The letter by President Ahmadinejad to President Bush generated a lot of speculations both inside Iran and in the outside world. It was the first time that a leader of the Islamic Republic had directly written to the leader of the “Great Satan”, and used polite terminologies in addressing them. At home, the reformists welcomed it as a breakthrough in the long-standing estrangement between the two governments, while the conservative press hailed it as a grand gesture on par with letters sent out some fourteen centuries ago by the Prophet Mohammad to leaders of the then empires inviting them to the bosoms of Islam. The latter group knew more about the Islamic President than the formers, and their judgements must be nearer to the truth. Ahmadinejad seems to be on a Messianic mission to save the world.
The Islamic Republic President appeals to the religious sentiments of President Bush, and in religious texts finds a common language to talk to him. He reminds him of the follies of the Americans past and present and puts America in the duck for many of the ills of the world. He advises him that “democracy and liberalism” have failed the humankind and invites him to join “people of the world” by submitting to the truth. He is there to offer him salvation. At the same time, he warns him of the consequences for people who do not follow the right path. He ends his 18-page letter by the words “will of God will prevail over all things” in order to remind the leader of the most powerful nation in the world that some other forces are in action and that he better watch himself lest he finds himself in the wrong camp.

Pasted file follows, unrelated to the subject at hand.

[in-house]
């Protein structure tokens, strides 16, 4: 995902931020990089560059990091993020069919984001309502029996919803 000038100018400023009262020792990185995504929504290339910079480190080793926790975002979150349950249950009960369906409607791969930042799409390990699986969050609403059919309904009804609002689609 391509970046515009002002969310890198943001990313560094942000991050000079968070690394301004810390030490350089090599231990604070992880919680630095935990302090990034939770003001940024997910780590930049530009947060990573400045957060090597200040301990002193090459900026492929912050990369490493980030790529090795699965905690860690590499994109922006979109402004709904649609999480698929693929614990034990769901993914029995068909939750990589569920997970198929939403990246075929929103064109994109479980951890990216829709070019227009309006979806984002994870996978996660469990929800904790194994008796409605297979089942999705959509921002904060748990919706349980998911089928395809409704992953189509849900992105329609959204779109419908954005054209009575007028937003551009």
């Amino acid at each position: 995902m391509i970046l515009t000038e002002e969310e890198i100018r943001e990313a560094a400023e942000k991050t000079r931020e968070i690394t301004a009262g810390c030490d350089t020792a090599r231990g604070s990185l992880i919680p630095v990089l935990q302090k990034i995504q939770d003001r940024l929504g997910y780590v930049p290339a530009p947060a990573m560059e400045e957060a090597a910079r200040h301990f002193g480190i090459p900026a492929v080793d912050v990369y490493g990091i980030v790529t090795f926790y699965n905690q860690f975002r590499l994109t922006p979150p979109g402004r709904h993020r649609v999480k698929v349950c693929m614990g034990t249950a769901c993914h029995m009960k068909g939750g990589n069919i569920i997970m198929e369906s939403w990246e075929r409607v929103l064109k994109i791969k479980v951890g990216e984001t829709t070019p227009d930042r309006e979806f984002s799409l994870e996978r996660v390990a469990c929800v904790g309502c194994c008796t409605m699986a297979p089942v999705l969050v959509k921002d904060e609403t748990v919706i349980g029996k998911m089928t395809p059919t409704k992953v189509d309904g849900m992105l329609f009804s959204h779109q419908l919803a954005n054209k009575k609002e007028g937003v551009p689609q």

That the letter has been dismissed by its addressee is not of much concern to its writer. It is said that when messengers delivered the Prophet Mohammad’s letter to the leader of the Persian Empire it was dealt with contempt. Soon afterwards, the Empire was trembling under the feet of Moslem soldiers, and then it was history. It appears that Mr. Ahmadinejad is on a similar mission. His meteoric rise to power and unparalleled fame on the world stage has given him a sense of importance and relevance not enjoyed by any his predecessors. And his belief in the imminent appearance of the Shi’ah’s Hidden Imam has given him a sense of urgency to pursue his noble aims with speed and not to be afraid of infidel powers on earth. For him, the Islamic Republic of Iran is the manifestation of divine power on earth and he has the mission to make it the pivotal centre of the Islamic world and the vanguard of the battle of truth against untruth.